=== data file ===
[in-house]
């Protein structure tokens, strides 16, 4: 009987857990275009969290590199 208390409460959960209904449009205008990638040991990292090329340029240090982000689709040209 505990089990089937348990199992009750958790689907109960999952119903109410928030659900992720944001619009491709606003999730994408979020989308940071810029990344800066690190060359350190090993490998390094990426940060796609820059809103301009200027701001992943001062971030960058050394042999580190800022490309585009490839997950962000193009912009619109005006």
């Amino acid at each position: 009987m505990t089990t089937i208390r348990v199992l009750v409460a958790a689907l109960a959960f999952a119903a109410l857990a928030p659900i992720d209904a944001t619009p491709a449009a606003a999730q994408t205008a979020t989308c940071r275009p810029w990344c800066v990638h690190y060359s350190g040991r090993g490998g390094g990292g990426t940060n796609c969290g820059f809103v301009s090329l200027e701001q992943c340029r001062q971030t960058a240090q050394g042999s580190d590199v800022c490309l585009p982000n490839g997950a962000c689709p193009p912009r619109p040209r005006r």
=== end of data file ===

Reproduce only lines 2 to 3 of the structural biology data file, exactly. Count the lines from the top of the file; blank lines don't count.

């Protein structure tokens, strides 16, 4: 009987857990275009969290590199 208390409460959960209904449009205008990638040991990292090329340029240090982000689709040209 505990089990089937348990199992009750958790689907109960999952119903109410928030659900992720944001619009491709606003999730994408979020989308940071810029990344800066690190060359350190090993490998390094990426940060796609820059809103301009200027701001992943001062971030960058050394042999580190800022490309585009490839997950962000193009912009619109005006």
């Amino acid at each position: 009987m505990t089990t089937i208390r348990v199992l009750v409460a958790a689907l109960a959960f999952a119903a109410l857990a928030p659900i992720d209904a944001t619009p491709a449009a606003a999730q994408t205008a979020t989308c940071r275009p810029w990344c800066v990638h690190y060359s350190g040991r090993g490998g390094g990292g990426t940060n796609c969290g820059f809103v301009s090329l200027e701001q992943c340029r001062q971030t960058a240090q050394g042999s580190d590199v800022c490309l585009p982000n490839g997950a962000c689709p193009p912009r619109p040209r005006r």